Shabbat means different things to different people and has meant different things to me over the years.
Growing up, my family never kept Shabbat in the literal sense, but rather we observed it in the traditional sense with Friday night family dinners with my grandparents and cousins. I have wonderful childhood memories of driving to Brooklyn to be with my extended family. We also attended services on Shabbat morning. I remember I used to feign sleep in order to stay at home but my plan never worked.
I should say that I attended a modern Orthodox Jewish day school and I recall my brothers who would often tease me by calling my name out the window while I ducked out of embarrassment on our Friday night drive home to NJ from Shabbat dinner at my grandmother’s in Brooklyn.
When I was 19, my grandmother passed away. My parents took it upon themselves to be more observant with regards to Shabbat and I followed suit.
Giving up driving on Saturday was not a huge concession (for the most part), but when my mother decided to give up using the phone, I did the same but found this much more restrictive (aka phone addict). I found it frustrating not being able to communicate with friends and know what was “happening”. Nevertheless, I had committed to this, so I tried my best not to break it (there were and still are a few exceptional sneak peeks).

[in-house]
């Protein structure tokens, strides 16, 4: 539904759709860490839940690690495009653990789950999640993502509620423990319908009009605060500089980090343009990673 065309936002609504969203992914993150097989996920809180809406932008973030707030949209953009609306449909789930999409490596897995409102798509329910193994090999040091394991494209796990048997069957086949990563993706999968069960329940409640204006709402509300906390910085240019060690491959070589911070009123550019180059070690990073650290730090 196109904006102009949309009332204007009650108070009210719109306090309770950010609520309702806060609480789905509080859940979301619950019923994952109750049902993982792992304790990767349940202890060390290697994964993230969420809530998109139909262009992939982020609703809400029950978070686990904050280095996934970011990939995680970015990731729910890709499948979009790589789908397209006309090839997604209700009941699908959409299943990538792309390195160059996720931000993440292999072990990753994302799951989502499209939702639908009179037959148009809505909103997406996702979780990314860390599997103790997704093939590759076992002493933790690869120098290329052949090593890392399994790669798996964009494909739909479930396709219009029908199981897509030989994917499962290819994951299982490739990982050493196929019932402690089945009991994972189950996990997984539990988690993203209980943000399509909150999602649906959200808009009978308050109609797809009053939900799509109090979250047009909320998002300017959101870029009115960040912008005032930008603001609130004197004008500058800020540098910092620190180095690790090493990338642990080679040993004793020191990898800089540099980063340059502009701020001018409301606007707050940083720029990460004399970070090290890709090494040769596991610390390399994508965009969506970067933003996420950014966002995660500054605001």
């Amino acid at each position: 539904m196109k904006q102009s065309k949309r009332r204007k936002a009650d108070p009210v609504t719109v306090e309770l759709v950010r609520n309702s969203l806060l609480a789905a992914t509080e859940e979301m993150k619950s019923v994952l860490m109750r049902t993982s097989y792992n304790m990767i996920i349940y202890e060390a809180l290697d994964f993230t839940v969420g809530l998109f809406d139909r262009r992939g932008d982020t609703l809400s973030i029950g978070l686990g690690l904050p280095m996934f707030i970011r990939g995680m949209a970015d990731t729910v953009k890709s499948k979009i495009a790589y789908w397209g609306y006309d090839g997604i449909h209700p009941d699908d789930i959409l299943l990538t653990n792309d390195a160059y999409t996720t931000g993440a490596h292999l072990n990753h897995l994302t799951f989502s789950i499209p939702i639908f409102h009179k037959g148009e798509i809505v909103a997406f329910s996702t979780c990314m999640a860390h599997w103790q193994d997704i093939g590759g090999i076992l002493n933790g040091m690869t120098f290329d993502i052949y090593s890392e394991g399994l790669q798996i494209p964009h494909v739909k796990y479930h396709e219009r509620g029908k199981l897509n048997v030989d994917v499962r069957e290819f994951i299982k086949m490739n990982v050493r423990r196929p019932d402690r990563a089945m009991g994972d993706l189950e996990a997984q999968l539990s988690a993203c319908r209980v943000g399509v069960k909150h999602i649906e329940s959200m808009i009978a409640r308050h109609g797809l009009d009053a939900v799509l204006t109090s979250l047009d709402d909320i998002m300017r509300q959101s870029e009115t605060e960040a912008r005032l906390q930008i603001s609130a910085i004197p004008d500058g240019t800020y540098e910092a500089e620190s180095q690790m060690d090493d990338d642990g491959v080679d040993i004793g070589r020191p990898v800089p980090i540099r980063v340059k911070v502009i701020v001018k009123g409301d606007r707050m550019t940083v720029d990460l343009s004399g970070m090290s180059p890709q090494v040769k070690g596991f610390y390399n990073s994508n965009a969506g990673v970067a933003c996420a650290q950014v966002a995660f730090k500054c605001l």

Fast forward and years later life got busy with raising a family and work, and I came to appreciate Shabbat as a gift, not as a burden. I found Shabbat as a time to pause, take a tech detox, reset, relax, and most importantly to catch up on family time.
This means leisurely walks, curling up with a good book, meaningful conversations, and long family meals which I so value. While this is an idealized state, such dinners and conversations can result in arguments with someone storming away from the dinner table – but such is life!
What I really appreciate is that Shabbat helps me to be present in the moment and I know there is a reason behind g-ds every commandment.
If I could find yet another positive, Shabbat requires a spiritual discipline, and who couldn’t use a bit of discipline in their lives?
This has been my spiritual journey and I hope everyone finds theirs whether yours falls on a Saturday, Sunday, or for that matter, any day.